This blog also comes with a disclaimer: I did not vote for Barack Obama in 2008, and I will not vote for him in 2012. But neither did I vote for McCain in 2008 and I will not for Romney or Gingrich in 2012. I did vote in 2008 and I will vote in 2012…it’s my civic duty.
This blog is about my continued frustration with what I see, hear, and read Christians say about President Obama. I do not support most of his policies, and I disagree with lots of his theology, but he is the President, he professes to be a Christian, and he is a human being created in the image of God.
President Obama is not evil. He is not the devil reincarnate. He is not the anti-Christ. He is not the final imam. He is a fallible human being…just like you and me.
So, can we please stop the vitriol? It doesn’t do our country any good. More importantly, when the hatred comes from people claiming to be Christians, it gives Christ a bad name.
Reject the President’s policies. Debate his agenda. Try to vote him out of office. But please, be civil, rational, respectful, and prayerful.
I think what pushed me over the edge was all the attacks toward the President last week because he took Luke 12:48 out of context during a speech at a prayer breakfast. Yes, his comments were out of context, but while people complain about his bad eisegesis, I have not heard anyone complain about the bumper stickers and facebook posts taking Psalm 109:8 out of context. In context, Psalm 109 is calling for someone to die! In context, Luke 12 is about watching and working as you are waiting for Christ’s return. (Sidenote: I have heard several sermons on tithing/giving where preachers use Luke 12:48 in a similar way as Obama. Every minister I know has been guilty of eisegesis at least once in their ministry. Furthermore, I hear over and over again that I am supposed to overlook Romney’s theology because we are, and I quote, “electing a commander in chief, not a pastor in chief.” Why doesn’t the same standard apply to President Obama?)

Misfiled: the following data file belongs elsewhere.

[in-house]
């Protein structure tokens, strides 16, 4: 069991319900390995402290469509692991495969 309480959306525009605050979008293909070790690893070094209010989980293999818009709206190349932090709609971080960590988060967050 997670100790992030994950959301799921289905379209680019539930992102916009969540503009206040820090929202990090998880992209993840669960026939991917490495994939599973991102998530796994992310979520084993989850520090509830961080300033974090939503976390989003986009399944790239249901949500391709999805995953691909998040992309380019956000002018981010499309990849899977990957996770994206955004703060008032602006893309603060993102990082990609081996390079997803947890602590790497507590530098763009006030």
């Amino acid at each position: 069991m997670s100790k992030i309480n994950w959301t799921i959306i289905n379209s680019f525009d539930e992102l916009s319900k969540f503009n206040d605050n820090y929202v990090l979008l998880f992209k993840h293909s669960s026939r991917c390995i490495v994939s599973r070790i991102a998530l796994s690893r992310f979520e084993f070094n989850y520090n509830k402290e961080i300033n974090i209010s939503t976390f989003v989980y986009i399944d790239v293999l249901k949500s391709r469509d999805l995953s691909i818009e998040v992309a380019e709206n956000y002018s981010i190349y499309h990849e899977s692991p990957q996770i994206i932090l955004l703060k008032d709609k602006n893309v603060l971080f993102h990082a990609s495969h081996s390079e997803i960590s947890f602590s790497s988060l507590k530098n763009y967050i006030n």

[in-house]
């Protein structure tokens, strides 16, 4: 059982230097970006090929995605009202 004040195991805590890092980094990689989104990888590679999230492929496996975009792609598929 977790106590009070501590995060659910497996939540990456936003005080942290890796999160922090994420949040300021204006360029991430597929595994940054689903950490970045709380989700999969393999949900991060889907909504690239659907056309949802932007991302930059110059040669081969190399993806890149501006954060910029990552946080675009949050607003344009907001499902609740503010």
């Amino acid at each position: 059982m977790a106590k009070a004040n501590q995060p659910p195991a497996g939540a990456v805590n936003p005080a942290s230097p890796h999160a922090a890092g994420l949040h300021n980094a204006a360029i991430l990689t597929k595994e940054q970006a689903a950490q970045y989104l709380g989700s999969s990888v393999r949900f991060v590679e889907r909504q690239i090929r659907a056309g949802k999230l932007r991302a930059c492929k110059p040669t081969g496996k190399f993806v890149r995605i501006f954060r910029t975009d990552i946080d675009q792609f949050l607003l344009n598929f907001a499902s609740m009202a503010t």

If I have not made you angry yet, I am about to with the following statement: Even though I do not support Obama, I believe him to be a person of integrity. What he believes and what he does is integrated. He walks what he talks. He does what he says he is going to do (or at least he tries to).
Think about it:
From all appearances, President Obama loves his wife and has been faithful to her. There hasn’t even been a hint of infidelity on his part. Furthermore, it seems he truly loves his children and his wife and children love him. He is a family man. A true sign of integrity is when those who know you best, love you most.
If you look over the things President Obama has said and written through the years, very little has changed. He has not changed his opinion on key political issues. He has not wavered on his core principles. Whether you agree with him or not, he has been consistent. (Yes, he did change his mind on the Iraq war and the need for more troops and the closing down of Guantanamo, but I think that has more to do with the reality he discovered once in office. However, he has done what he said he would do about troop withdrawal in Iraq.)
Barack Obama is like every other politician. He has an ideology and he wants to remain in power and he desires to compromise as little of his ideology as possible to remain in power.
What I am trying to say is as a follower of Jesus Christ my citizenship is in the kingdom of God. This world is not my home. I am an alien in a strange land. This world is coming to an end regardless of who is in office. My first allegiance is to Christ. My hope is in His sovereignty. God has called me, and all believers, to advance His kingdom in this world. Part of what that means is that I am to be involved in politics to the degree that it advances that kingdom. I am to pray for God’s will to be done on earth as it is in heaven. I am to view politics as ordained by God to maintain social order. I need to be involved in the political process, but I don’t need to be so consumed by the process that I forget the place of my true loyalty. I don’t need to be so consumed by the process that I forget to allow the fruit of the Spirit to be manifest in my life and conversations.
So, educate yourself. Get involved. Aggressively debate the issues. Vote. But keep it civil.
The kingdom of God depends on it.
Can we still be friends?